Step 3: Sniff. Note the distinctive aromas, which can be fruity, floral, herbal, or mineral. Take another sniff and see if you can identify new scents. Distinguishing aromas can be challenging. You might note that you smell berry, but you can’t identify which berry is triggering your scent memory. One way to simplify (or possibly complicate) the matter is to refer to the Davis Wine Aroma Wheel, which was created by Dr. Ann Noble, a chemist who retired from UC Davis.5-6, 8
Step 4: Taste. Your first sip should be swirled around your mouth so all the flavors are released. My first impression is always whether the taste matches the scent. White wines I usually find to be pretty consistent, but every now and then, I come across a red wine that smells like sweet ripened berries and tastes like gravel. Other things to note when tasting include acidity, sweetness, alcohol content, and tannins (wines with high tannins will “dry out” your tongue). The last thing is the wine’s finish. Do the flavors linger after your sip? If yes, your wine has a long finish. Is it a pleasant finish? Some wines may mellow out in the finish, while others taste delicious initially only to have an unpleasant finish.5-6
Step 5: Cheat. (This is the step that I invented.) Wine tasting is subjective. You may taste pears while your dining companion tastes apples and vanilla. After I note my perceptions of both smell and taste, I like to read the notes on the wine bottle. If the wine doesn’t provide any notes on the back of the label, I Google wine reviews and learn what Wine Enthusiast had to say about it. I then take another sip and see if I now taste new flavors based on the tasting notes of others. This isn’t to see if I am right or wrong; there isn’t a right or wrong in wine tasting. For me, it’s about training my palate. Please don’t ever read tasting notes before you taste yourself, as you will only taste what the notes tell you.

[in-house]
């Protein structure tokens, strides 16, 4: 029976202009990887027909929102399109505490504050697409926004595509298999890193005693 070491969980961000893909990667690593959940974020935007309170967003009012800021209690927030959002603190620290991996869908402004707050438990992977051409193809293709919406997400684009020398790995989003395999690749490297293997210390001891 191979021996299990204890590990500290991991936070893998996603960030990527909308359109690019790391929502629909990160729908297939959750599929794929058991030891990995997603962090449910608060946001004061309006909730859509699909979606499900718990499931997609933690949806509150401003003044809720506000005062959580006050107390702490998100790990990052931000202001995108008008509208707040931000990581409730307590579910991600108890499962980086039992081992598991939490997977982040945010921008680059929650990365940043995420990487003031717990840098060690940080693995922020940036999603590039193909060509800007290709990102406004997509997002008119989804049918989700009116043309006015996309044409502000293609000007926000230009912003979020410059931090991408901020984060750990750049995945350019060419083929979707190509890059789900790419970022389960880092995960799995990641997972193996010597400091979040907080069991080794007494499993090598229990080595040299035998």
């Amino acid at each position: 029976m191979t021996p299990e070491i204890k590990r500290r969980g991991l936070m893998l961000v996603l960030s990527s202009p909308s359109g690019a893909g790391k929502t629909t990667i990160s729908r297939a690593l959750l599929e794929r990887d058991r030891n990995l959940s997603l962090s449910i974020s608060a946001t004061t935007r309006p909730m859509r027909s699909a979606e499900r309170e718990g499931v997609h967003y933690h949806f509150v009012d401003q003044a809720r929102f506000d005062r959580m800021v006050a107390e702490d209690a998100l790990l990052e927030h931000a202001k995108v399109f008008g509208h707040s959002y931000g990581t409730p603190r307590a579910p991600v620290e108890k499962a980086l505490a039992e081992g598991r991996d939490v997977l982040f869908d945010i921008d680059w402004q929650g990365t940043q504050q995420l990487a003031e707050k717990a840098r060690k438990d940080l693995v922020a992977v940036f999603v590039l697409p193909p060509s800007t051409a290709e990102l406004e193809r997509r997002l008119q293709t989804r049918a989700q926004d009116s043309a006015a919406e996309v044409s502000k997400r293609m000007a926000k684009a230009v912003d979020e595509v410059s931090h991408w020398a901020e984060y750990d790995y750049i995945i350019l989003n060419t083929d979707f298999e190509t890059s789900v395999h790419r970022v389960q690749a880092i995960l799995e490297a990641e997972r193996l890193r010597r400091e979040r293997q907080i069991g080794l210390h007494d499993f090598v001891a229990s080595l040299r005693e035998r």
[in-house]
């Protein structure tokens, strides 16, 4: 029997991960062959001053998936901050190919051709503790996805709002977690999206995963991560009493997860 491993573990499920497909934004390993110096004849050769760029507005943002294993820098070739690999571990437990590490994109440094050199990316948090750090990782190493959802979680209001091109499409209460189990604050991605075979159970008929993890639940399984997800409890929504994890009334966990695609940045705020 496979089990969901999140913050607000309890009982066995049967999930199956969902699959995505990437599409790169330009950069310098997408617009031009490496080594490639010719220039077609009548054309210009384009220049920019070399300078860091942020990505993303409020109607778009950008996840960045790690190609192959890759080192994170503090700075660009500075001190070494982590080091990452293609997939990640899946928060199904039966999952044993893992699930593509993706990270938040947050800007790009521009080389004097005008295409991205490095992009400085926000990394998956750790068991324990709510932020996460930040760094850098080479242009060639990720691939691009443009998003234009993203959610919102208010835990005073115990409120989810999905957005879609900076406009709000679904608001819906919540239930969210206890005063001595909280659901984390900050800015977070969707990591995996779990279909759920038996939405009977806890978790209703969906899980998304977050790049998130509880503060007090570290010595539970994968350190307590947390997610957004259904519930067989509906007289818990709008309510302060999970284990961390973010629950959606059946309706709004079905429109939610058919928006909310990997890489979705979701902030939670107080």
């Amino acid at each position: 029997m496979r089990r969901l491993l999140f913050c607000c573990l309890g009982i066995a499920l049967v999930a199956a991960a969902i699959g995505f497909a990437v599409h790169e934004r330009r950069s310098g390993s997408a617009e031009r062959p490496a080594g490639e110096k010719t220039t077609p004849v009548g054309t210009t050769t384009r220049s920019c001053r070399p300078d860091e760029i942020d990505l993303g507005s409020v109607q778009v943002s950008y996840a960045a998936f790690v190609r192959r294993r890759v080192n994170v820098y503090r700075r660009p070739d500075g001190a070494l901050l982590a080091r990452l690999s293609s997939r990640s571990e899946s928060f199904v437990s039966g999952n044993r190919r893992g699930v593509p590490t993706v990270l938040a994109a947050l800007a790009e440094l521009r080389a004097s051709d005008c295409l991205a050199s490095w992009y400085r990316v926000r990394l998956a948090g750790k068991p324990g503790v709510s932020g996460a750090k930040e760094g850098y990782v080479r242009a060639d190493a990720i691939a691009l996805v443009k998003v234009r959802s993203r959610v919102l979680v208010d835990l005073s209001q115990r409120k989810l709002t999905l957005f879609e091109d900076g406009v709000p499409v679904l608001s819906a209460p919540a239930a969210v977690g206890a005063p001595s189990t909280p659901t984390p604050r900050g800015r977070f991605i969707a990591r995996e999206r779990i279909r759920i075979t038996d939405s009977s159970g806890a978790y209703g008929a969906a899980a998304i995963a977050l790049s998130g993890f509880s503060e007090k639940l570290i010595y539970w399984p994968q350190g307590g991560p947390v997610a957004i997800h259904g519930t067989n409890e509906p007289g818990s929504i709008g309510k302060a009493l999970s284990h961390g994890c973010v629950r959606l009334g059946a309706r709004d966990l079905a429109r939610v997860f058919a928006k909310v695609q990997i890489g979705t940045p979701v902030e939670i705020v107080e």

What is your favorite summer cocktail? Are you a margarita fan, always ready for a taco and a top shelf margarita? Or are you all about the frosé?
I’m a sangria girl, but I rarely ever have it. It’s a large batch drink if you make it at home, and so many restaurants make shortcut sangrias with cheap mixes and Sprite that I am disinclined to order it on an evening out. Recently, I became curious about what an Amaretto sangria would taste like. Brandy is traditional in sangrias, but I suspected (correctly!) that an almond flavor would complement sangria flavors nicely.
As a note, this sangria is very cherry forward. If you don’t love cherries quite as much as I do, I would recommend a half cup of cherries and a half cup of your favorite berry rather than a full cup of cherries. Also the sugar amount is customizable. I made this with a quarter cup since I don’t love sugary alcohol drinks, but kept the recipe a bit sweeter to appeal to a larger group.
Cherry Amaretto Sangria
1 bottle light bodied red wine (Beaujolais/Gamay or Pinot Noir)
1/3 cup Amaretto
1 cup cherries, pitted
Juice of 1 lemon
1/3 cup sugar
1 orange sliced, plus extra for garnish
1 cup sparkling water to top (optional)
Juice your lemon, then stir the sugar into the lemon juice.
Combine all ingredients except orange slices and sparkling water in a pitcher. Refrigerate for at least one hour.
When ready to serve, add the orange slices, ice cubes, and sparkling water. Garnish glasses with orange slices.